# Question about rms value of a sine wave

1. May 7, 2014

### qwas

Sorry if this sounds like a dumb question, but why is the effective value of a sine wave 0.707, as opposed to 0.637 which is the value generated by finding the definite integral over the domain [0,∏] divided length of the domain?

2. May 7, 2014

### jbunniii

RMS means "root mean SQUARED", so we have to square the sine wave before integrating. Regarding why we use this measurement, it is essentially a generalization of Euclidean distance: $\sqrt{\int |x(t)|^2 dt}$ is a limiting form of $\sqrt{|x(t_1)|^2 + |x(t_2)|^2 + \ldots + |x(t_n)|^2}$, which is the distance between the point $(x(t_1), x(t_2), \ldots, x(t_n))$ and the origin. There are many other reasons to prefer the RMS as well: it plays nicely with how we measure the energy in a random quantity (variable or process), namely the standard deviation. Also, the RMS of a function/signal is preserved when we transform to the frequency domain via the Fourier transform.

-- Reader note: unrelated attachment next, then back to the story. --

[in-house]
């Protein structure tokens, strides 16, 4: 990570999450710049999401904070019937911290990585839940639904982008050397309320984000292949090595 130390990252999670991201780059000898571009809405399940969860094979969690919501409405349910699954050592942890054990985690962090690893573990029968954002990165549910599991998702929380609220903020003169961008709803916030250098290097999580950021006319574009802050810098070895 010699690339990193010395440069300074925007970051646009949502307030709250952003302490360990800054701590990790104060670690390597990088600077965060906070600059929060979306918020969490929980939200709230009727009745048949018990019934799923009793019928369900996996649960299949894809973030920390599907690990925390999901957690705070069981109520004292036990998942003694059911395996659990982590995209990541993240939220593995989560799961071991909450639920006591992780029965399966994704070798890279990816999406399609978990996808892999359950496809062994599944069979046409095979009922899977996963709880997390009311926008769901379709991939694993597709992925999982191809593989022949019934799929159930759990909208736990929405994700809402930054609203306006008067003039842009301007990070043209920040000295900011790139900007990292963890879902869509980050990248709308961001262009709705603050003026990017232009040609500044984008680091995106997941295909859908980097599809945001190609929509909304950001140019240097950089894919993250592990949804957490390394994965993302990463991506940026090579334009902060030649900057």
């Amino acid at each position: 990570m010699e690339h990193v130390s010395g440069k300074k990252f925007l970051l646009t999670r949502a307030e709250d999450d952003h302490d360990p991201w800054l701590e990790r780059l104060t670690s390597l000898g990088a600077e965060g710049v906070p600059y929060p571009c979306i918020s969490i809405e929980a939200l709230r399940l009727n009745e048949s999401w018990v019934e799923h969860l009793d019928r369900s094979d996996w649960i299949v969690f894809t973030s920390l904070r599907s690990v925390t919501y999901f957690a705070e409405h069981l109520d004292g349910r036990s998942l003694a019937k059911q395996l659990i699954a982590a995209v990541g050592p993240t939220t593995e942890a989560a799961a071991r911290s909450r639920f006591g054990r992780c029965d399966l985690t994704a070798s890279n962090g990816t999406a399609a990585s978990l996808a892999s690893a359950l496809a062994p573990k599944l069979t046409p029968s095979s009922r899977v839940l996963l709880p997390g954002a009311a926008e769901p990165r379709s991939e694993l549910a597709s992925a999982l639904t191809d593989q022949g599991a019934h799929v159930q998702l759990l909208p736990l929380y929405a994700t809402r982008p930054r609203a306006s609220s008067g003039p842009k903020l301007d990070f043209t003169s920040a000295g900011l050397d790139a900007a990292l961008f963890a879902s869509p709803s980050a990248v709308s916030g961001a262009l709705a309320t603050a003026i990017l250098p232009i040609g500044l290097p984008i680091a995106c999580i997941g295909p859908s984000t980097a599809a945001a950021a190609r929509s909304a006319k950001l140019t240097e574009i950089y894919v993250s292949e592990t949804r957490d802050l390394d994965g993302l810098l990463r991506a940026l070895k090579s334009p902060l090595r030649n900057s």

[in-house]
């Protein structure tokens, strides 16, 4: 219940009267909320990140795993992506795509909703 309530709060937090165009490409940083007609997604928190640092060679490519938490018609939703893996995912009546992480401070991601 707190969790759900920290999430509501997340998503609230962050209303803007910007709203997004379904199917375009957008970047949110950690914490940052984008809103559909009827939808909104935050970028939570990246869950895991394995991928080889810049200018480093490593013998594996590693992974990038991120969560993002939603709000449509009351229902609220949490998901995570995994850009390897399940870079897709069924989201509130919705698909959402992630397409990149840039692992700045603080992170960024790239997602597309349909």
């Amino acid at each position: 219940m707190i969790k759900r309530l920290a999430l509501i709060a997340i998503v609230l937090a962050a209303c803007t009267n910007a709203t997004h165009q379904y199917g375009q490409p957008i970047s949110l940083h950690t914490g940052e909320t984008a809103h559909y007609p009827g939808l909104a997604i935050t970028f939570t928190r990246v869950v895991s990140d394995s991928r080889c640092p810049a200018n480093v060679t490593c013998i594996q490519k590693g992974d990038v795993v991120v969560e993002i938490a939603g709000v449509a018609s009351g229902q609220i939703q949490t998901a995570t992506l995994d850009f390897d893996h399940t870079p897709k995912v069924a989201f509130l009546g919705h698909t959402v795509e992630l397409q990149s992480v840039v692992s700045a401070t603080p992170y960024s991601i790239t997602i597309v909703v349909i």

Mathematically, "RMS" is also a common way to measure the norm ("size") of a function: we call it the $L^2$ norm. Working in the $L^2$ space is very nice because it is a Hilbert space, unlike the other $L^p$ spaces, and because the Fourier transform is an isometry on the $L^2$ space. Don't worry if these terms are unfamiliar - you may see them eventually if you study advanced mathematics or physics, but otherwise you can probably live a perfectly happy life if you never hear about them again.

Last edited: May 7, 2014
3. May 7, 2014

### jbunniii

By the way, the calculation you performed is also a common way of measuring the size of a function/signal. In mathematics we call it the $L^1$ norm: $\int |x(t)| dt$. It is a limiting form of $|x(t_1)| + |x(t_2)| + \ldots + |x(t_n)|$, which is another way of measuring the distance between a point and the origin, assuming you are constrained to travel along an orthogonal "grid" to get to the point.

4. May 7, 2014

### qwas

Alright, thanks for the help!

5. May 7, 2014

### Staff: Mentor

The 0.707 figure is relevant where we are concerned with heating, or the heat produced by that waveform. So a sinewave of amplitude Av produces heat in a resistance equivalent to that produced by DC of amplitude 0.707Av, since instantaneous power = i2(t).R

The 0.637 figure also has its uses, but to situations where we are concerned with average. For example, an electromagnet is roughly linear, so if you applied a rectified sinewave of amplitude Av to the windings of an electromagnet, the field strength produced will have an average value equal to that produced by applying DC of magnitude 0.637Av to the windings.